Pulse oximetry, done by an instrument called the pulse oximeter, measures the pulse rate, and the percentage saturation of oxygen in the blood. Pulse oximetry is a useful tool for self-monitoring especially in the situation of the COVID pandemic.
The following are 3 important points to be kept in mind while doing and interpreting pulse oximetry.
The pulse oximeter measures the pulse rate, blood oxygen saturation (SpO2), the perfusion index (PI), and in some of the machines, (not all) the respiratory rate (RR).
The pulse rate can normally show a wide variation of 60-110 beats per minute (bpm). It can be further higher in people with anxiety, just after physical activity, or in children.
The oxygen saturation (SpO2) should ideally be maintained >94% at all times.
The perfusion index (PI) shows the blood flow to the finger. It can range between 0.02-20% in the population depending on weak to strong pulse, but for a particular person, it usually has a short, given range which can be determined by repeated readings.
The respiratory rate (RR) is normally between 12-20 breaths/minute but can increase during physical activity. An RR >24 is considered abnormally high indicating shortness of breath, while RR >30 requires immediate oxygen support and medical assistance/hospitalization.
Pulse oximetry should be taken in the sitting position with the hand kept at heart level. If been engaged in physical activity, rest for 5 minutes before taking the reading. The index or middle finger should be properly inserted in the pulse oximeter (not partially, upside down or tilted sideways). The oximeter should close appropriately (not too tightly pressed upon the finger, and not too loosely due to damaged spring or closing levers).
Once put on, wait for the waves to be regular, and the reading values to stabilize. This can take up to 30-60 seconds. The highest stable reading of SpO2 should be considered.
Low battery, irregular waves, and rapidly fluctuating readings can imply possible inaccuracy. Constant movement, shaking the finger, or even tremors/shivering can affect the accuracy of the readings. Nail polish and varnishes, especially if dark should preferably be removed. Readings may be inaccurate in the lying position or if hands are cold.
FREQUENCY AND INTERPRETATION
For people who have contact history or symptoms suggestive/suspicious of COVID, or those who are confirmed COVID-positive asymptomatic or symptomatic cases, 4-6 hourly pulse oximetry is recommended. SpO2 value of >94% at all times is considered satisfactory. Lower values are an alarm sign.
For COVID patients being treated in a non-hospitalized/home care setting, pulse oximetry can be done in combination (just before and after) with the 6-minute walk test (performed at normal walking pace), at least once daily. A drop in SpO2 by 5% or more, or absolute fall to <94% after the test is an alarm sign and indicates ‘happy hypoxia’ (masked oxygen deficiency). One should stop walking if experiencing any lightheadedness, breathlessness, or tiredness; Elderly>60 years can perform shorter 3-minute tests).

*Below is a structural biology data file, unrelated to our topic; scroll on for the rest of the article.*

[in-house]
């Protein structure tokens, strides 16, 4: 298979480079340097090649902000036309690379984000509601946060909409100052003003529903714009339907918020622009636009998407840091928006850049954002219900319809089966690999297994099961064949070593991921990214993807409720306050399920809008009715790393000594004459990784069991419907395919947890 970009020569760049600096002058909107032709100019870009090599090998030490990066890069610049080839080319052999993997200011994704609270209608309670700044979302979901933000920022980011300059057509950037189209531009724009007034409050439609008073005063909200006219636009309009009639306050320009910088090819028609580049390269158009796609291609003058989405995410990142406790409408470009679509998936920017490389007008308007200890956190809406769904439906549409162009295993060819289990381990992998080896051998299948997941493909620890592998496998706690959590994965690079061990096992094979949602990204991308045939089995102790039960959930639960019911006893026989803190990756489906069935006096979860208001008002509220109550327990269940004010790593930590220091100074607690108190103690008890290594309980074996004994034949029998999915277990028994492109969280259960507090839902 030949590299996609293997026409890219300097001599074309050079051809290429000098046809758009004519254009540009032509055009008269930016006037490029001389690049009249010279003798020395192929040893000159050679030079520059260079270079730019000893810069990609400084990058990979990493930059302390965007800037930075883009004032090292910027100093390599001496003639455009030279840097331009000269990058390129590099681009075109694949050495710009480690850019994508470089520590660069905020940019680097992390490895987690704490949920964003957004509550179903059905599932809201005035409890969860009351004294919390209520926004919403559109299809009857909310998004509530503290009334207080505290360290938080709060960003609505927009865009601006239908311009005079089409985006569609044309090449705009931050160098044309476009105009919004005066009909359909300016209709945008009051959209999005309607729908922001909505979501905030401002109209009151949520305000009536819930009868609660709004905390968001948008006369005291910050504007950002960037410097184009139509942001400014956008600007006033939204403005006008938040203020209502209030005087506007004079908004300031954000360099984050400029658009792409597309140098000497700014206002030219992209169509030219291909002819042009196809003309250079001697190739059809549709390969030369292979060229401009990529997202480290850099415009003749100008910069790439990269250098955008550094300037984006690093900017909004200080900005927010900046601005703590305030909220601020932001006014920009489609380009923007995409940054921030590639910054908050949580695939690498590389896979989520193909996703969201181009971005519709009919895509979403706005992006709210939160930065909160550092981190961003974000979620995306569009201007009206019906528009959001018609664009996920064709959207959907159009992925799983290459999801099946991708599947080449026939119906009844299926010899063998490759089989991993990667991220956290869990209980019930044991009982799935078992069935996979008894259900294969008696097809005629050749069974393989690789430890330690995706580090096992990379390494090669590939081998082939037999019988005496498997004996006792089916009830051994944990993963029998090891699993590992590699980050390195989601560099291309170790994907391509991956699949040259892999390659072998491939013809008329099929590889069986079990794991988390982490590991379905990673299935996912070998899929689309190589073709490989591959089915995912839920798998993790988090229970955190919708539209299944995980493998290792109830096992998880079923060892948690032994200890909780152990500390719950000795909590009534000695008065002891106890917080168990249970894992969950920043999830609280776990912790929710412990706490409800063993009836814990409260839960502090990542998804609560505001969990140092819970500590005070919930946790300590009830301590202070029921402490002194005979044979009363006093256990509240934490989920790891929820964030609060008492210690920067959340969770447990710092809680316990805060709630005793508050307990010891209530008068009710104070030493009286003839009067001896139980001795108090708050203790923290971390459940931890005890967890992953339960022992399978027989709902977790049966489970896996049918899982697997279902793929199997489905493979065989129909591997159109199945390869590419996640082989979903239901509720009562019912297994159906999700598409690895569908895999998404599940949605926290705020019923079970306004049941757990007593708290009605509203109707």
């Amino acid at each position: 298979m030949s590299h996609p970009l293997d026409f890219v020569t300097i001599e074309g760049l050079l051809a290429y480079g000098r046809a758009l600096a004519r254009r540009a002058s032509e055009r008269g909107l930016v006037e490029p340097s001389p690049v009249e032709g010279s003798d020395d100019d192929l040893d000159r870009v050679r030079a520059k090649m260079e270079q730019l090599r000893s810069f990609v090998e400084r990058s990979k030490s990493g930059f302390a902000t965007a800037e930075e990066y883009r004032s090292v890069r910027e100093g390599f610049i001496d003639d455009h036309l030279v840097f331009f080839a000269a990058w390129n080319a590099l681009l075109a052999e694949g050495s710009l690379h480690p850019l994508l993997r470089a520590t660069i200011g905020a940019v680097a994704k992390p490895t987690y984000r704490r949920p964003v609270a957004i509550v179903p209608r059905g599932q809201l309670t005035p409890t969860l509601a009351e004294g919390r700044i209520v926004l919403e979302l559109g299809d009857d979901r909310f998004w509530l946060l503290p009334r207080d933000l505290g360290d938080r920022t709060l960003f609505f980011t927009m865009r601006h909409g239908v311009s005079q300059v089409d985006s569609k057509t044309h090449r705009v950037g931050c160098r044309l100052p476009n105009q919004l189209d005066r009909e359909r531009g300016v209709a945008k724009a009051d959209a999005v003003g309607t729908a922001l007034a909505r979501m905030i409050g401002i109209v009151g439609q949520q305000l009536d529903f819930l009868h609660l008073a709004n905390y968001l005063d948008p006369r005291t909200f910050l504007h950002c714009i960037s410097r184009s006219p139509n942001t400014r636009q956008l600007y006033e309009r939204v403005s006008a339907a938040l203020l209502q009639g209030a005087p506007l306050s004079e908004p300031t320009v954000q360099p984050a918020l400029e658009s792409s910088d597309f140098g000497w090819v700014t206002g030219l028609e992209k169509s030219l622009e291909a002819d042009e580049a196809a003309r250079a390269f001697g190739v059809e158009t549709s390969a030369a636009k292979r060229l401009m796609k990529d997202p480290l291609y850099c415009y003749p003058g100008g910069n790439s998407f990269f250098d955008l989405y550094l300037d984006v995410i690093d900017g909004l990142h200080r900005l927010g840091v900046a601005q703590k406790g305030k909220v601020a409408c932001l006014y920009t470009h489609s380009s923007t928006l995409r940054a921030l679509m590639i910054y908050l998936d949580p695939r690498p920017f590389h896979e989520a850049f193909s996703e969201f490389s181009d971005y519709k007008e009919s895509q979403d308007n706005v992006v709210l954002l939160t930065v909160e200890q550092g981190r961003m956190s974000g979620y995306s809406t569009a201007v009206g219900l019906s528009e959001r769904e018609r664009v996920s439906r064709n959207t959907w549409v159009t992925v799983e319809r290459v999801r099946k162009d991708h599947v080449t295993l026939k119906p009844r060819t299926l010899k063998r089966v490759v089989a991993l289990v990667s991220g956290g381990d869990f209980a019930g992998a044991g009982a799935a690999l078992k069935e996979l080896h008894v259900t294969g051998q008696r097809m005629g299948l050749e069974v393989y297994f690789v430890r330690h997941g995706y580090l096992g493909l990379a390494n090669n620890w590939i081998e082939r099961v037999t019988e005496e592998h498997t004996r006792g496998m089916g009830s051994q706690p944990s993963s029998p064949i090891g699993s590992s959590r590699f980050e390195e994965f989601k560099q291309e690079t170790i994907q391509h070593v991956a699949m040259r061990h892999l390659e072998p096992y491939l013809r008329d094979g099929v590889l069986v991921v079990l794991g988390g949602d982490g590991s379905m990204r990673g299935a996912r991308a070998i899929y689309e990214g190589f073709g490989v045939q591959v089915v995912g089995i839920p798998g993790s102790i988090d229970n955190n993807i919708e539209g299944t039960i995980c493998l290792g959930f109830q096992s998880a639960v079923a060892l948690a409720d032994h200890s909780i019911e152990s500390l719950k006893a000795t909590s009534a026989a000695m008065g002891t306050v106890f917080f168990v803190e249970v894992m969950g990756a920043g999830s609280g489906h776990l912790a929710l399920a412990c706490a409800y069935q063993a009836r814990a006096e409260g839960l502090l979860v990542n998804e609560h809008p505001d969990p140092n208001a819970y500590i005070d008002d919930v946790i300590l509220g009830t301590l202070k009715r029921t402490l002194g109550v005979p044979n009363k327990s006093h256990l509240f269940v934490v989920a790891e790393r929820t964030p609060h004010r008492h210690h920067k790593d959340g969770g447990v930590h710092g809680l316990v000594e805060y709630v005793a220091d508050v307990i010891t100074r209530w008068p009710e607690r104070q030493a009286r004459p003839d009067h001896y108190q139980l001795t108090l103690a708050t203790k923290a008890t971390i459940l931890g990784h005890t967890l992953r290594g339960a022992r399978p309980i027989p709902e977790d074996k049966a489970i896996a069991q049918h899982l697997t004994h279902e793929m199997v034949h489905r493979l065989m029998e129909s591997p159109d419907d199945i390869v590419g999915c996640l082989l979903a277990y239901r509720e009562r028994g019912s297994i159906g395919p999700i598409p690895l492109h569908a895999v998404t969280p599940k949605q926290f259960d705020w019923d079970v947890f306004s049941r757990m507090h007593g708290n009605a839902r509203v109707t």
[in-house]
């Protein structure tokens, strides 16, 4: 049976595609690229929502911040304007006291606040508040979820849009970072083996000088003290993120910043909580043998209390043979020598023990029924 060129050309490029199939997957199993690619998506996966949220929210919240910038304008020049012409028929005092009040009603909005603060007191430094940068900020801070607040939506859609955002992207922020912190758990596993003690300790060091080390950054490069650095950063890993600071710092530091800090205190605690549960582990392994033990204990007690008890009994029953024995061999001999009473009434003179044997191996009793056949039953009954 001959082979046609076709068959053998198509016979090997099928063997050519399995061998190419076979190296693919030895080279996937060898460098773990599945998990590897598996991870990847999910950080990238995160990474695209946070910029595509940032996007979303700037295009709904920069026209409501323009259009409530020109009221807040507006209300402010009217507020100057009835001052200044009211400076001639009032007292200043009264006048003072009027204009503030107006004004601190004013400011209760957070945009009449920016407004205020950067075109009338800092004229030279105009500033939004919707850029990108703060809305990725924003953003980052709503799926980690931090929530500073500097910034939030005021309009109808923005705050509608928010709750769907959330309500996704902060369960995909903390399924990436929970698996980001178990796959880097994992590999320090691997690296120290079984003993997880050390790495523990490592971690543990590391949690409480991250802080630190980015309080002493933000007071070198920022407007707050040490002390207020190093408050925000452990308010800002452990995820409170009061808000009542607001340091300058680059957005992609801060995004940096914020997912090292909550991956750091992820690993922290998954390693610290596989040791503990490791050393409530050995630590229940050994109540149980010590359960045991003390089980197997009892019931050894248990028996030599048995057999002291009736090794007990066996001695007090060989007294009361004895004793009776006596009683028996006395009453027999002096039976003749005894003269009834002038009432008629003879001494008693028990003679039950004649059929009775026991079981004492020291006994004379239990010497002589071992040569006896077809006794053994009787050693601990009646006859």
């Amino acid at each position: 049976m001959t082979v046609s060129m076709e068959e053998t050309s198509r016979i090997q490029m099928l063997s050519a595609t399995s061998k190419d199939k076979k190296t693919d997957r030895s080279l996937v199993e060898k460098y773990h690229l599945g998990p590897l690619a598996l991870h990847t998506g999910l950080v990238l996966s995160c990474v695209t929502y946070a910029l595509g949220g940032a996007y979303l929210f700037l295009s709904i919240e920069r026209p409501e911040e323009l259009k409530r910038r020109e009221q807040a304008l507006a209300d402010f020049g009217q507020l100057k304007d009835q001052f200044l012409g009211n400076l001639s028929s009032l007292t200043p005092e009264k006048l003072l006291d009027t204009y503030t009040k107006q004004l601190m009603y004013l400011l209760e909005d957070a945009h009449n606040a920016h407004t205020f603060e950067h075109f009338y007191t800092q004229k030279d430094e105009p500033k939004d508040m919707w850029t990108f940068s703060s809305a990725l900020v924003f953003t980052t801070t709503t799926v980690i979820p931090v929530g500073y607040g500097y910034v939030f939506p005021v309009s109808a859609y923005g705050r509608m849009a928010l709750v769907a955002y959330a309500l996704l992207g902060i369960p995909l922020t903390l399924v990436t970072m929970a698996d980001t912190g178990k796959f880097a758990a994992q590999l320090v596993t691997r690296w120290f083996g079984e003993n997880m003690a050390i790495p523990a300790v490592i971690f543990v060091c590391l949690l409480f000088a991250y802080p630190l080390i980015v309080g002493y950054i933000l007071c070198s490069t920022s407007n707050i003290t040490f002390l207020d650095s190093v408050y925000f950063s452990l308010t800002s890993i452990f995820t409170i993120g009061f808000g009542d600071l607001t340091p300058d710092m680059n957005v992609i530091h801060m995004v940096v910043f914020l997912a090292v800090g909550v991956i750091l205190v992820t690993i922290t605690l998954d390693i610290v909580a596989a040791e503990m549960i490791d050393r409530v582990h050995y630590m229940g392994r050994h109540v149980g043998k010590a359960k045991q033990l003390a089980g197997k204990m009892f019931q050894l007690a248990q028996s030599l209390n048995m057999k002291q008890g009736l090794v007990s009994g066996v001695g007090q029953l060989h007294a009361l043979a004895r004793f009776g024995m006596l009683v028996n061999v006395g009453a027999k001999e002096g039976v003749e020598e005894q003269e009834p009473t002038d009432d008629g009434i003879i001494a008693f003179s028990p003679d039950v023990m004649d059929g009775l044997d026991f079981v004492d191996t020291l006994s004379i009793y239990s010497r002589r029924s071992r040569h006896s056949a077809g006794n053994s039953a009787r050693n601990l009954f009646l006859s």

Lying on one’s belly (prone position) with a pillow under thighs and tummy, for about one hour and taking few deep breaths every 10-15 minutes, can sometimes bring up the oxygen saturation (conscious proning) and is recommended 2-3 times a day.
If the SpO2 value is consistently at 94% or lower in a day, it is recommended to have a medical consultation immediately. If a person is also showing breathlessness or increased respiratory rate >24, arrangement for giving oxygen should be made by shifting to the hospital or if a bed is not immediately available, in an appropriate COVID-care setup, or at home.
SpO2<90% should be considered as an urgency and priority for oxygen therapy and hospitalization.
For people suffering from chronic respiratory diseases without COVID, it is advised to perform pulse oximetry once daily or as advised by their physician. For them, SpO2 cut-off values are typically lower than that of the rest of the population (ideal 92% and above, to maintain with therapy at 88-92%, and oxygen to be administered at <88%).
this is such a useful article. Most people must be wondering how to read the different numbers on the screen. You have explained all of them so clearly. An excellent service. Well done.
Very nice article. I knew about the first two and last number. I am in the hospital with Covid positive. I was why my perfusion index(knowledge gained after reading your article)goes from 1 to 13 or so. At home they say higher is better. Thank you for explaining that it has a very short range for each individual.
Heart symbol appears while using oximeter. What does it mean?
Heart symbol is used in some oximeter brands to symbolize heart rate per minute.
Vividly explained. Thank you so much. I just bought my first oximeter and needed to understand how to read it. Again, thank you.
Thank you very much for this thorough explanation.
The information on the pamphlet that came with the Oximeter lacked detail & the print was so tiny that it was basically useless.
I feel like control of information has returned.
Dear drvarsha.com owner, Keep the good content coming!
To the drvarsha.com owner, Thanks for the well-researched and well-written post!
Wonderfully explained lucidity and to the point.